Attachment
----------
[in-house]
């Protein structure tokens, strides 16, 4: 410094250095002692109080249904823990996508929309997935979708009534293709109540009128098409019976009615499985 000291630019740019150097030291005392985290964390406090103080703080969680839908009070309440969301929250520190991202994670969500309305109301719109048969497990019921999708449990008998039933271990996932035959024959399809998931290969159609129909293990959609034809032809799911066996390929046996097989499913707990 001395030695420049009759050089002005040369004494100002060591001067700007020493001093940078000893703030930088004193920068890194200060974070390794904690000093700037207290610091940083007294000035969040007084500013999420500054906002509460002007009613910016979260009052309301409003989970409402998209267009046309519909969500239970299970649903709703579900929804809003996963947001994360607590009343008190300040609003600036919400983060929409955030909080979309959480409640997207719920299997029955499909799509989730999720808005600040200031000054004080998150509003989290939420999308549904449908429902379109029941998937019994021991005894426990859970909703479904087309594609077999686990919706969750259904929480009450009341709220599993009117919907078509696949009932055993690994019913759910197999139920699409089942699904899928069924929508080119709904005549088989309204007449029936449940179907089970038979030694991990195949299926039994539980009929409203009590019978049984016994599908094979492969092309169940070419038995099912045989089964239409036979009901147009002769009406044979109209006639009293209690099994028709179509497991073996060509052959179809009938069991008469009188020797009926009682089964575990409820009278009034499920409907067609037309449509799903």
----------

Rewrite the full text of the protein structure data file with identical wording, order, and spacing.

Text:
[in-house]
């Protein structure tokens, strides 16, 4: 410094250095002692109080249904823990996508929309997935979708009534293709109540009128098409019976009615499985 000291630019740019150097030291005392985290964390406090103080703080969680839908009070309440969301929250520190991202994670969500309305109301719109048969497990019921999708449990008998039933271990996932035959024959399809998931290969159609129909293990959609034809032809799911066996390929046996097989499913707990 001395030695420049009759050089002005040369004494100002060591001067700007020493001093940078000893703030930088004193920068890194200060974070390794904690000093700037207290610091940083007294000035969040007084500013999420500054906002509460002007009613910016979260009052309301409003989970409402998209267009046309519909969500239970299970649903709703579900929804809003996963947001994360607590009343008190300040609003600036919400983060929409955030909080979309959480409640997207719920299997029955499909799509989730999720808005600040200031000054004080998150509003989290939420999308549904449908429902379109029941998937019994021991005894426990859970909703479904087309594609077999686990919706969750259904929480009450009341709220599993009117919907078509696949009932055993690994019913759910197999139920699409089942699904899928069924929508080119709904005549088989309204007449029936449940179907089970038979030694991990195949299926039994539980009929409203009590019978049984016994599908094979492969092309169940070419038995099912045989089964239409036979009901147009002769009406044979109209006639009293209690099994028709179509497991073996060509052959179809009938069991008469009188020797009926009682089964575990409820009278009034499920409907067609037309449509799903």